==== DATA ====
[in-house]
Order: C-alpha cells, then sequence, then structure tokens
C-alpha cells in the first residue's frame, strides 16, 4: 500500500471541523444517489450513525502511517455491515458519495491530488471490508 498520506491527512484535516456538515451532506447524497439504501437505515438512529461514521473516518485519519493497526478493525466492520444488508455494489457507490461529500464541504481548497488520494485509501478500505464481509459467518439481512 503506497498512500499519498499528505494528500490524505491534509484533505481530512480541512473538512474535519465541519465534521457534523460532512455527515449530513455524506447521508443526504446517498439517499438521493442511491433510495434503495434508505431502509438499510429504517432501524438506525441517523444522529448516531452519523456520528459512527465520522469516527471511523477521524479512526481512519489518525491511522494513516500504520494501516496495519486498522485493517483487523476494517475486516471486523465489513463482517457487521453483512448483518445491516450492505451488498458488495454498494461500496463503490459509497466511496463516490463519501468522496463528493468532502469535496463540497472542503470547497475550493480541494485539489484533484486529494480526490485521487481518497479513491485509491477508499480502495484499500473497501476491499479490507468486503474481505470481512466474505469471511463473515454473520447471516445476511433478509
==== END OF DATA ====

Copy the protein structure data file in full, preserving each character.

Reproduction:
[in-house]
Order: C-alpha cells, then sequence, then structure tokens
C-alpha cells in the first residue's frame, strides 16, 4: 500500500471541523444517489450513525502511517455491515458519495491530488471490508 498520506491527512484535516456538515451532506447524497439504501437505515438512529461514521473516518485519519493497526478493525466492520444488508455494489457507490461529500464541504481548497488520494485509501478500505464481509459467518439481512 503506497498512500499519498499528505494528500490524505491534509484533505481530512480541512473538512474535519465541519465534521457534523460532512455527515449530513455524506447521508443526504446517498439517499438521493442511491433510495434503495434508505431502509438499510429504517432501524438506525441517523444522529448516531452519523456520528459512527465520522469516527471511523477521524479512526481512519489518525491511522494513516500504520494501516496495519486498522485493517483487523476494517475486516471486523465489513463482517457487521453483512448483518445491516450492505451488498458488495454498494461500496463503490459509497466511496463516490463519501468522496463528493468532502469535496463540497472542503470547497475550493480541494485539489484533484486529494480526490485521487481518497479513491485509491477508499480502495484499500473497501476491499479490507468486503474481505470481512466474505469471511463473515454473520447471516445476511433478509